Political Street Gossip – Part 3
One set of elected officials sure to change in 2010 is the gang of five in charge at Winchester Hall. Several incumbent commissioners are looking beyond their current board service to Annapolis, interested to trade in the long hours in the snazzy new first floor hearing room for a case of Severn River fever.
The two most virulent cases of move-up-itis seem to be John L. "Lennie" Thompson and Jan Gardner. Mr. Thompson has long fancied himself in the role of state lawmaker, and Lord knows he has enough practice writing draft legislation. In my six years in the House of Delegates, he has personally drafted several dozen bills.
Most die on the vine, but he deserves an "A" for effort. He's written legislation to mandate beverage return systems, to require disclosure of corporate taxes for out-of-state entities, and to outlaw the use of state monies for corporate welfare. He even wrote the framework for an amendment to the state constitution.
Commissioner Thompson ought to be viewed as a potentially strong candidate for any office he seeks, but especially strong for a state House or Senate race. He lives in District 4, and would vie for Sen. David Brinkley's seat, or one of the seats currently held by Delegates Paul Stull or Joe Bartlett. His white-suited everyman is a role manufactured in Central Casting, and he fills it with a flair reminiscent of Jimmy Stewart's Mr. Smith.
Commissioners President Gardner looks to be relocating to Annapolis, if the statements and actions of any politician can serve to foretell their future actions. Ms. Gardner spent considerable time in Annapolis during the last session, fulfilling her role as president of the Maryland Association of Counties. She's also taken on delegation members directly through the media, but more about that next week.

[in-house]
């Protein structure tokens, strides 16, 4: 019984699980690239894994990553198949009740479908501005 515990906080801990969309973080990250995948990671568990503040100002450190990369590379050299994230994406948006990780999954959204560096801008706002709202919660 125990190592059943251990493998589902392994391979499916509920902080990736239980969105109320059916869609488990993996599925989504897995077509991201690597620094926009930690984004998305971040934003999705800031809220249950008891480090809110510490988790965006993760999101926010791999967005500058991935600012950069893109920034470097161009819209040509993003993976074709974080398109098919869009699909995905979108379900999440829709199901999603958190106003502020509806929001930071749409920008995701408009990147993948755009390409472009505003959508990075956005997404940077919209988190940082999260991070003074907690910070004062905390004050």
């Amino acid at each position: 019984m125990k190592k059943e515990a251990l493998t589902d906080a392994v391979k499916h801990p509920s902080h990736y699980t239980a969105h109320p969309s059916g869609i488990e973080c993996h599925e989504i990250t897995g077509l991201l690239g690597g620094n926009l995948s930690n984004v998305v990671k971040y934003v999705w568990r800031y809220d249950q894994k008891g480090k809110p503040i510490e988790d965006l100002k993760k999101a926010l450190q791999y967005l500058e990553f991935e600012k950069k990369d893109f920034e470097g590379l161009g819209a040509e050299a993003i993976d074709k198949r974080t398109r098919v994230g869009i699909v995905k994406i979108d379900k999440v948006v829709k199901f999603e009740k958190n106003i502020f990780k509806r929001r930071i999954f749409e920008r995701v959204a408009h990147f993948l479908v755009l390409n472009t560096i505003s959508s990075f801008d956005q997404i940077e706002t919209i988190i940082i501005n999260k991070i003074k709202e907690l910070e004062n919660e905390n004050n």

Given that the two of them might be looking to shift offices, what about their colleagues? David Gray, the returning elder of the board, has had a number of health concerns in this, his fourth stint on the Board of County Commissioners. Now that he's unloaded the leadership burden on Commissioner Gardner, he doesn't seem to mind the occasional meeting attendance. While no one should count him out, Commissioner Gray doesn't seem to possess the passion for the work he once did. Not sure he can be blamed for that, though.
Rookie Commissioner Charles Jenkins has certainly had his share of media attention during the first half of his tenure. The darling of Casa de Maryland, he doesn't lack the will or guts to tackle tough issues. He's actually made Commissioner Thompson look calm by comparison, and that's no small feat. He may aspire to serve in the state legislature, but a crowded primary field might be an impediment. Another stumbling block would be his fellow rookie Commissioner Kai Hagen.
Mr. Hagen has made it well-known that he will play an active and high-profile role in shaping the next commissioners’ panel. He has been working to develop his grassroots network, and his use of Internet technology through his own private web forum provides him both a policy platform and a device to capture email addresses. On the policy side, his forum affords him the mechanism to promote people who agree with his view and the vehicle to spotlight those with whom he disagrees.